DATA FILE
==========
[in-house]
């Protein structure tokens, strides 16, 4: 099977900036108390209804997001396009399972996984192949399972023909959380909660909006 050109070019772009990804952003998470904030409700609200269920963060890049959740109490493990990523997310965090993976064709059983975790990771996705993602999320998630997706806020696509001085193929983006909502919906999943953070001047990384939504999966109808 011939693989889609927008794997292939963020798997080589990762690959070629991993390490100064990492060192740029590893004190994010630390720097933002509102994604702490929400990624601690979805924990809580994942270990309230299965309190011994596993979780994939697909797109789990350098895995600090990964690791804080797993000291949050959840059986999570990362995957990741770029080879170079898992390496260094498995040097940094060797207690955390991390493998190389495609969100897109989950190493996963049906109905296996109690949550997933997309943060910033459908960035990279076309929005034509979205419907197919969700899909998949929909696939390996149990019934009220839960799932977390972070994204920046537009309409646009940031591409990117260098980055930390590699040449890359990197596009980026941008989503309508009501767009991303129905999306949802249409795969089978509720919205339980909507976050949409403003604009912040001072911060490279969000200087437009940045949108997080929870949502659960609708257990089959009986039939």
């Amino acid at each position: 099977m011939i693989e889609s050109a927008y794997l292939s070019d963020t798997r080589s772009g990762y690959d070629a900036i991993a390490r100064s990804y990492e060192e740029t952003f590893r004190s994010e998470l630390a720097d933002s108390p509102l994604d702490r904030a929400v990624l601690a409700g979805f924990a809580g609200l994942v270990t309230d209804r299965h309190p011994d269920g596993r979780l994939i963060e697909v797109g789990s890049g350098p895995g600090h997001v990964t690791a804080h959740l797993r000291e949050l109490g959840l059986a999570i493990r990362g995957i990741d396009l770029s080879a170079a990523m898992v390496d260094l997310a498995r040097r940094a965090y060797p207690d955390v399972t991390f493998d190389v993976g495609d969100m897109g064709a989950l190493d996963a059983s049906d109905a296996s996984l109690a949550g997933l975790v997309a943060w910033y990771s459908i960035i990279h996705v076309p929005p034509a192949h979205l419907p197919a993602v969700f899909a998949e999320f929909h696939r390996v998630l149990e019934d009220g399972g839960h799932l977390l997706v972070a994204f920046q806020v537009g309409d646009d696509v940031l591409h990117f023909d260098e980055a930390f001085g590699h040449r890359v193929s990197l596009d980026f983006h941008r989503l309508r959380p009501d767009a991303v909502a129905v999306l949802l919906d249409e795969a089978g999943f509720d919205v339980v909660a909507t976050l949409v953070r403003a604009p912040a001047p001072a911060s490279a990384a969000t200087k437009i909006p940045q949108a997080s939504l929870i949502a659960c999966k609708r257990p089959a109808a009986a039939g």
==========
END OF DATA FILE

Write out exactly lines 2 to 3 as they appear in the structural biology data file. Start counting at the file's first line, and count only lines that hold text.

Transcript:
């Protein structure tokens, strides 16, 4: 099977900036108390209804997001396009399972996984192949399972023909959380909660909006 050109070019772009990804952003998470904030409700609200269920963060890049959740109490493990990523997310965090993976064709059983975790990771996705993602999320998630997706806020696509001085193929983006909502919906999943953070001047990384939504999966109808 011939693989889609927008794997292939963020798997080589990762690959070629991993390490100064990492060192740029590893004190994010630390720097933002509102994604702490929400990624601690979805924990809580994942270990309230299965309190011994596993979780994939697909797109789990350098895995600090990964690791804080797993000291949050959840059986999570990362995957990741770029080879170079898992390496260094498995040097940094060797207690955390991390493998190389495609969100897109989950190493996963049906109905296996109690949550997933997309943060910033459908960035990279076309929005034509979205419907197919969700899909998949929909696939390996149990019934009220839960799932977390972070994204920046537009309409646009940031591409990117260098980055930390590699040449890359990197596009980026941008989503309508009501767009991303129905999306949802249409795969089978509720919205339980909507976050949409403003604009912040001072911060490279969000200087437009940045949108997080929870949502659960609708257990089959009986039939």
């Amino acid at each position: 099977m011939i693989e889609s050109a927008y794997l292939s070019d963020t798997r080589s772009g990762y690959d070629a900036i991993a390490r100064s990804y990492e060192e740029t952003f590893r004190s994010e998470l630390a720097d933002s108390p509102l994604d702490r904030a929400v990624l601690a409700g979805f924990a809580g609200l994942v270990t309230d209804r299965h309190p011994d269920g596993r979780l994939i963060e697909v797109g789990s890049g350098p895995g600090h997001v990964t690791a804080h959740l797993r000291e949050l109490g959840l059986a999570i493990r990362g995957i990741d396009l770029s080879a170079a990523m898992v390496d260094l997310a498995r040097r940094a965090y060797p207690d955390v399972t991390f493998d190389v993976g495609d969100m897109g064709a989950l190493d996963a059983s049906d109905a296996s996984l109690a949550g997933l975790v997309a943060w910033y990771s459908i960035i990279h996705v076309p929005p034509a192949h979205l419907p197919a993602v969700f899909a998949e999320f929909h696939r390996v998630l149990e019934d009220g399972g839960h799932l977390l997706v972070a994204f920046q806020v537009g309409d646009d696509v940031l591409h990117f023909d260098e980055a930390f001085g590699h040449r890359v193929s990197l596009d980026f983006h941008r989503l309508r959380p009501d767009a991303v909502a129905v999306l949802l919906d249409e795969a089978g999943f509720d919205v339980v909660a909507t976050l949409v953070r403003a604009p912040a001047p001072a911060s490279a990384a969000t200087k437009i909006p940045q949108a997080s939504l929870i949502a659960c999966k609708r257990p089959a109808a009986a039939g």